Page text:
Thursday, March 20, 2014

Art Ads: What Makes a Good Ad?

Yesterday I talked about Facebook ads and briefly touched on the subject of picking a good image for an ad.  Today I'm going to hopefully illustrate my point.  Let's get started!  PS: These tips don't just apply to Facebook.

The first thing you'll want to do is keep records of what images sell for you.  If there's one or two that you know right off the top of your head are very popular, use those.  One of my most popular prints, and most successful campaign images, is my painting "Forgotten".

Now, do I use the entire image?  No.  It's important to crop it so people get a general idea of what your artwork is about.  It's also important to crop it because at the size most advertisements are displayed, this image will be practically "unreadable".  You don't want your viewers thinking, Is that an angel, or are those white things hair, or...?  This isn't good.  You want something that will make your viewer recognize it immediately and want to click on it.  Here's one that always works for me:

Here's another example:

The idea is really to just give them enough that they want to click on it and see the rest of the picture and more pictures from you.  Typically the brighter the colors are and the greater the contrast, the better an ad an image will make.  You want something that really "pops" and grabs the eye - this is also a really good trick for getting people to come into your booth at art shows.  Lots of tiny little details will get lost in your average advertisement image, and will actually make your ad less appealing.

Here's another secret: Pictures of pretty girls and cats work the best.

Tomorrow I'll post about writing successful ad text!  "See" you then!

Wednesday, March 19, 2014

Experimenting With Facebook Ads

Good morning, and welcome to my new blog, Art Shop Talk!  I'm Tiffany Toland-Scott, a professional fantasy, gothic, and surreal artist.  I'm always finding things I want to share with other artists, but I never know exactly where to share it, so I thought I would start this blog.  Let's jump right in this morning with something that is on a lot of artists' minds: Facebook ads.

Back in 2010 when I first created my fan page, I had between 100 and 200 fans, but they were all friends I had invited to "like" my page.  I wanted to use my page to gain new fans and a wider audience, but asking my friends to share it wasn't working very well.  I decided to create my first Facebook ad.  The process use to be fairly simple.  You uploaded an image, wrote some text that would make people want to click the picture, set a budget, and submitted your ad.  If it didn't violate Facebook's guidelines it would be accepted and within a few hours you would see whether your ad was working or not.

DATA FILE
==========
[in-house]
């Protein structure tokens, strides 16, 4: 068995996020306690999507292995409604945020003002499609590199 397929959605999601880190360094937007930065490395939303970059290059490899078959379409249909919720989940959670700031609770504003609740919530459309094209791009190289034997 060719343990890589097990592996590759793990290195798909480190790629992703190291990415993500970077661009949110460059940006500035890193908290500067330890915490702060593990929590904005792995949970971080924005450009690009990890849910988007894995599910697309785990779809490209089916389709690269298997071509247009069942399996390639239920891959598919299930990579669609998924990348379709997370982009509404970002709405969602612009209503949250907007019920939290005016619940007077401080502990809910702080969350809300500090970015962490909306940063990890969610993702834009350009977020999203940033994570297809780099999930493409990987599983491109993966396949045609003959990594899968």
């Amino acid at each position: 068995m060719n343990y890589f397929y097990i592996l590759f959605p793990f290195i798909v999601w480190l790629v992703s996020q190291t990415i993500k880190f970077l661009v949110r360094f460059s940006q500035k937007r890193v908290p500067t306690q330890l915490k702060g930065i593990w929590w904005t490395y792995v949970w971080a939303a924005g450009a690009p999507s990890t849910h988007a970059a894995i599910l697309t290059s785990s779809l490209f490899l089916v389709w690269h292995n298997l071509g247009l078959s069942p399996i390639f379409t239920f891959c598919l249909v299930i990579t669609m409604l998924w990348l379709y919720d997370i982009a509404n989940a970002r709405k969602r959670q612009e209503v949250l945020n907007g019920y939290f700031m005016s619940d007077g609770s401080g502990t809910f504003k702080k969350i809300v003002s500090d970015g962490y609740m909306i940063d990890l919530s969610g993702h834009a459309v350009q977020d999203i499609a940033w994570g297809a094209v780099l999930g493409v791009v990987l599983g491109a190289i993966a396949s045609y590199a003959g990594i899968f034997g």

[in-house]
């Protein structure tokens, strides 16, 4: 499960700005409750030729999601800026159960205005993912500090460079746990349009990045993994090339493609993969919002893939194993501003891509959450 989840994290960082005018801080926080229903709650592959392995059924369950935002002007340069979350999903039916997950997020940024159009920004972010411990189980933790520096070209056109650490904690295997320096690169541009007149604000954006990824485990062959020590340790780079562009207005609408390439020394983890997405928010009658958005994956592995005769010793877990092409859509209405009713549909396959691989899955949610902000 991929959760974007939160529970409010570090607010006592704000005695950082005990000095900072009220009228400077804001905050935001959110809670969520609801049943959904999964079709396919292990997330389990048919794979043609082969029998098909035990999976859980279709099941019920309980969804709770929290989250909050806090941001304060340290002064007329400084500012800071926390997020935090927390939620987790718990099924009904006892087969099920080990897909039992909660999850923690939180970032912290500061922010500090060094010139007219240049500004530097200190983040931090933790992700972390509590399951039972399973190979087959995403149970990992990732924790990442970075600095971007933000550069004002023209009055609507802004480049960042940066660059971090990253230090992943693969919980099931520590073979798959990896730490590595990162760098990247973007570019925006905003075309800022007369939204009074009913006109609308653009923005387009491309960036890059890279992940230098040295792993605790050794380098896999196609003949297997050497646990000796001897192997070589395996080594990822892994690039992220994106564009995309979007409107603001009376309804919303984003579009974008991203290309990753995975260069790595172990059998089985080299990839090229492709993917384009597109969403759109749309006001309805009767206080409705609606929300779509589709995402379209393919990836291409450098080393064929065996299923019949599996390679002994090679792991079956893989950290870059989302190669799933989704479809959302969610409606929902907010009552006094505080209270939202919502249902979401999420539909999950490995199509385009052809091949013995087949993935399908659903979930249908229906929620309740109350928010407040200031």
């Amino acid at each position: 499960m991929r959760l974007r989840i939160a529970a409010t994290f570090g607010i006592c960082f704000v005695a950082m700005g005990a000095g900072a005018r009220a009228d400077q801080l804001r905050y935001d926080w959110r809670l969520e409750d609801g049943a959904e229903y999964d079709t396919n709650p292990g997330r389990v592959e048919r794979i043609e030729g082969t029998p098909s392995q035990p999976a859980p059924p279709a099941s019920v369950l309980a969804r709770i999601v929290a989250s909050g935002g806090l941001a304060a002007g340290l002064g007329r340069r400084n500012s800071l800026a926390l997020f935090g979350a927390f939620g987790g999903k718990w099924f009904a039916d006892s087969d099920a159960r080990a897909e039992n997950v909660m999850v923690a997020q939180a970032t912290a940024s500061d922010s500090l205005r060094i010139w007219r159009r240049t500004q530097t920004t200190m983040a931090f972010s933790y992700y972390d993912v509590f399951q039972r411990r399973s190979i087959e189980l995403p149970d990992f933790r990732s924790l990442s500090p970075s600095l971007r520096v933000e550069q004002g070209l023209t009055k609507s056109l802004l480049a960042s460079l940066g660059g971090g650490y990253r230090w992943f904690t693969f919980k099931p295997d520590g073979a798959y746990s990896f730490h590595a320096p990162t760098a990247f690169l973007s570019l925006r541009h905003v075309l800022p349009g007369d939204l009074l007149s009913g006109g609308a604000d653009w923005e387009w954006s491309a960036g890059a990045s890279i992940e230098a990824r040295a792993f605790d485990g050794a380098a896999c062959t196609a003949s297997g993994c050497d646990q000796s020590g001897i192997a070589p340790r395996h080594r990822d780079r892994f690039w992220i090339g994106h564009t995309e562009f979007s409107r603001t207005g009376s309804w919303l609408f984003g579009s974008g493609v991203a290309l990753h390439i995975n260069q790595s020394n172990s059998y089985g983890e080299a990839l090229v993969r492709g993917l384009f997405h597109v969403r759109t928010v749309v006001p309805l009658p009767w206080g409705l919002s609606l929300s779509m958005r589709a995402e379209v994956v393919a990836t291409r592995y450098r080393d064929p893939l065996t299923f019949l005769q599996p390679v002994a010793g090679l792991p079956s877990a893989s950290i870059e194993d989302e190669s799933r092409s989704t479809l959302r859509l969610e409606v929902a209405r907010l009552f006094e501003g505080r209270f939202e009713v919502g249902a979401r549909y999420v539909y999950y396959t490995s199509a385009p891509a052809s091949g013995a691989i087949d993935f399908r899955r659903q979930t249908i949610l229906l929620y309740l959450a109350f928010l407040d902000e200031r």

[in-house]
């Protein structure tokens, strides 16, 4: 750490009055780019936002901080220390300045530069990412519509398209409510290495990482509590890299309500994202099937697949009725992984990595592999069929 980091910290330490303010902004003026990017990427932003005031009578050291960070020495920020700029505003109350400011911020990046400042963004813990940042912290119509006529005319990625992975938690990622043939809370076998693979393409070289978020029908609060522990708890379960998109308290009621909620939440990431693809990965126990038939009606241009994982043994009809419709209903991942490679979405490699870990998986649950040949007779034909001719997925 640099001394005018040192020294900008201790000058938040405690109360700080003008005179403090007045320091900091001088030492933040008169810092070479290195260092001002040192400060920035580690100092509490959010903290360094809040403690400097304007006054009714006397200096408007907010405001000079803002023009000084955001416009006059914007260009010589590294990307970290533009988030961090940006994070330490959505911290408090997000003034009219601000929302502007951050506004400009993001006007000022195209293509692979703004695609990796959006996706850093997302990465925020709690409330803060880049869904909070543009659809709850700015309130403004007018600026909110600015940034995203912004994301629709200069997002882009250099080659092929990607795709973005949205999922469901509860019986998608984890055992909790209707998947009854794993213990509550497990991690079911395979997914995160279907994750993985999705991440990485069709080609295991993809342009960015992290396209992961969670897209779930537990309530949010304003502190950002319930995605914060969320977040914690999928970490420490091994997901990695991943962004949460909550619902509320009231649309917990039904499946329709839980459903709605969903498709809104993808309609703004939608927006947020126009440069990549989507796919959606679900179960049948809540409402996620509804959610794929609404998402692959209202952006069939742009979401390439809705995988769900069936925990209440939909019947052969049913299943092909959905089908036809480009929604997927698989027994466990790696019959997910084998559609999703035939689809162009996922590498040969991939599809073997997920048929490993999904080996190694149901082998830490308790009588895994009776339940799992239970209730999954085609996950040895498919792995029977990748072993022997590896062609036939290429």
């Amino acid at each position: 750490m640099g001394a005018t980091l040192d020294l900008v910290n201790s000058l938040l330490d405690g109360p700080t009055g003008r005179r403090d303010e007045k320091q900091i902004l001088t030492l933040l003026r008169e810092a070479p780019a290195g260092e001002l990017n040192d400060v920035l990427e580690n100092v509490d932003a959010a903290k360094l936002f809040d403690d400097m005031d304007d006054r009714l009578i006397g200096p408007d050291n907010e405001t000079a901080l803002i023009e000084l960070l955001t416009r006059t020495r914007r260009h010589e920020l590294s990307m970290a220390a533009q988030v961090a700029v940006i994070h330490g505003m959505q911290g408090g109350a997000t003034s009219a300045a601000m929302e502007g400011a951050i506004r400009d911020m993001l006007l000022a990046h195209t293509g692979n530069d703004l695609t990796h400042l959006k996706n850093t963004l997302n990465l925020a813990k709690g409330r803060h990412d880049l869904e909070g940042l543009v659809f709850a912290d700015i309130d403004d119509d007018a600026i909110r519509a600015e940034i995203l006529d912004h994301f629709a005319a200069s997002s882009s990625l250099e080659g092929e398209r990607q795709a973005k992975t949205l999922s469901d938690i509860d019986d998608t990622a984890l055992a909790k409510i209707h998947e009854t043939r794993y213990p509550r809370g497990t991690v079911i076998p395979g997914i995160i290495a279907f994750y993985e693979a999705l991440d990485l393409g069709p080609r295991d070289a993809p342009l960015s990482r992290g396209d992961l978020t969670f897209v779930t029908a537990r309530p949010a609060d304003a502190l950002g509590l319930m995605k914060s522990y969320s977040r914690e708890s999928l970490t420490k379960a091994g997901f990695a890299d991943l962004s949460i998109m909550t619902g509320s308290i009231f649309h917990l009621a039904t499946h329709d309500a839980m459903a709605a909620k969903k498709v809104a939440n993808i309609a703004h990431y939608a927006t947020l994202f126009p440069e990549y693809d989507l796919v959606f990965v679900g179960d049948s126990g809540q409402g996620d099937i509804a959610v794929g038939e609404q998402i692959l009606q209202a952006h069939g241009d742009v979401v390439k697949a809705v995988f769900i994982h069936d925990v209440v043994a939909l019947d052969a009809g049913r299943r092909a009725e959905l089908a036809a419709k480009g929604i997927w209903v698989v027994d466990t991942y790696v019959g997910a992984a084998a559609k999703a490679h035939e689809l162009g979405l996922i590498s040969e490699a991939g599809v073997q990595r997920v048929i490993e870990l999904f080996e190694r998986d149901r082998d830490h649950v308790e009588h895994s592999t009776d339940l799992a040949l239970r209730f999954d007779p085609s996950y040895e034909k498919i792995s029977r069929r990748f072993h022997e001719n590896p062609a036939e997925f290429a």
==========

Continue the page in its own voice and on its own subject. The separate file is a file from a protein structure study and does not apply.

It took a lot of tweaking before I figured out which images worked the best.  By trying several different images, I was able to find the one that yielded the highest click through rate, or CTR.  For the first year or so my budget was around $.30 per 1,000 impressions.  My CTR was way above Facebook's average, and I could easily gain upwards of 400 fans a day for just a few dollars.

As Facebook has tweaked their advertisement system over the years, along with their news feed algorithm, things have changed.  Impressions are much more expensive, between $1.50 and $3 per 1,000 impressions.  Clicks are also very expensive, usually starting at $.35 and going up from there.  I have even tried Facebook's optimized ads, which Facebook promises to optimize to get as many people to click on them as possible before your budget is exhausted.  I've had the least luck with those.  In a full day, my optimized ad was clicked 3 times, which cost me $5, and netted me 0 new fans.  Compare that to the thousands of clicks a day I used to get with impressions, and it's pretty dismal.

Facebook has also introduced the ability to "boost" posts by paying for them to appear in news feeds.  I'm on the fence about the morality of this one.  On one hand, they told me four years ago that my page was free and a free way to reach my fans - for free.  Now I understand that it costs money to run Facebook, and that if I wanted to run an ad I should have to pay for it.  But I can no longer reach my fans for free like Facebook once promised.

That said, when the feature was first introduced Facebook sent me a credit to try it and I did.  The results were pathetic.  My other non-boosted posts received more interaction and were viewed by more people than my boosted post.  In fact, without running advertisements and just by asking my fans to share my art to spread the word, I gained over 80k fans in 6 months.  I also did giveaways which worked really well for me.

Recently I noticed that only 4-5% of my fans were even seeing my posts, sometimes only 1-2%.  I didn't know what to do to reach them, so I tried boosting again.  This time it worked.  I posted a link to my Kickstarter project and with half my budget spent twice as many people saw the link and actually clicked it - and pledged - than the last link I had posted to my Kickstarter.  The new ads system still has a long way to go to being as effective as Facebook's original system in my opinion, but it's getting better.

Tomorrow I'll post about what types of images work the best for advertisements.